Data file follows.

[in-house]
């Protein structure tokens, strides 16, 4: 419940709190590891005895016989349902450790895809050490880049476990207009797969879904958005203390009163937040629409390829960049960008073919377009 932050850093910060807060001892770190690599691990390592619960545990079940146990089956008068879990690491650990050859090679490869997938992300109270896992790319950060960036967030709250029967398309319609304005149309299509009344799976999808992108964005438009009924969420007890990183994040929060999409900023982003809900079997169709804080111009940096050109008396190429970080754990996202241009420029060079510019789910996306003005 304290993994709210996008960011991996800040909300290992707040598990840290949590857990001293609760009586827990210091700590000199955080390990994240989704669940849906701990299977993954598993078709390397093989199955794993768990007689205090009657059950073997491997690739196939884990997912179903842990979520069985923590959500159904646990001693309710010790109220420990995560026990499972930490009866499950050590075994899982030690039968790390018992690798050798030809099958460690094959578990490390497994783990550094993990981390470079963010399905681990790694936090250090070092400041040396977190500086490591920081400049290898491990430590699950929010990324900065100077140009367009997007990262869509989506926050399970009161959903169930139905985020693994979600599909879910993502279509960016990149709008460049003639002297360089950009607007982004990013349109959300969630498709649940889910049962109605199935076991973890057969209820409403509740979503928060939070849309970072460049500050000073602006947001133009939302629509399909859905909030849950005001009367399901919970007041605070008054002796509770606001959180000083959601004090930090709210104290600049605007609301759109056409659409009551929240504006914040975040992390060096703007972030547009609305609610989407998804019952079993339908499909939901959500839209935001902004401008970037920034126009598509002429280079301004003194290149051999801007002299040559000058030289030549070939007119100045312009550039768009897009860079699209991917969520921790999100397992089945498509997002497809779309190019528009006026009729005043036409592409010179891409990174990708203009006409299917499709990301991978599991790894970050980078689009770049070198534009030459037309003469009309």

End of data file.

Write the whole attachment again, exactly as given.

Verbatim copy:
[in-house]
């Protein structure tokens, strides 16, 4: 419940709190590891005895016989349902450790895809050490880049476990207009797969879904958005203390009163937040629409390829960049960008073919377009 932050850093910060807060001892770190690599691990390592619960545990079940146990089956008068879990690491650990050859090679490869997938992300109270896992790319950060960036967030709250029967398309319609304005149309299509009344799976999808992108964005438009009924969420007890990183994040929060999409900023982003809900079997169709804080111009940096050109008396190429970080754990996202241009420029060079510019789910996306003005 304290993994709210996008960011991996800040909300290992707040598990840290949590857990001293609760009586827990210091700590000199955080390990994240989704669940849906701990299977993954598993078709390397093989199955794993768990007689205090009657059950073997491997690739196939884990997912179903842990979520069985923590959500159904646990001693309710010790109220420990995560026990499972930490009866499950050590075994899982030690039968790390018992690798050798030809099958460690094959578990490390497994783990550094993990981390470079963010399905681990790694936090250090070092400041040396977190500086490591920081400049290898491990430590699950929010990324900065100077140009367009997007990262869509989506926050399970009161959903169930139905985020693994979600599909879910993502279509960016990149709008460049003639002297360089950009607007982004990013349109959300969630498709649940889910049962109605199935076991973890057969209820409403509740979503928060939070849309970072460049500050000073602006947001133009939302629509399909859905909030849950005001009367399901919970007041605070008054002796509770606001959180000083959601004090930090709210104290600049605007609301759109056409659409009551929240504006914040975040992390060096703007972030547009609305609610989407998804019952079993339908499909939901959500839209935001902004401008970037920034126009598509002429280079301004003194290149051999801007002299040559000058030289030549070939007119100045312009550039768009897009860079699209991917969520921790999100397992089945498509997002497809779309190019528009006026009729005043036409592409010179891409990174990708203009006409299917499709990301991978599991790894970050980078689009770049070198534009030459037309003469009309």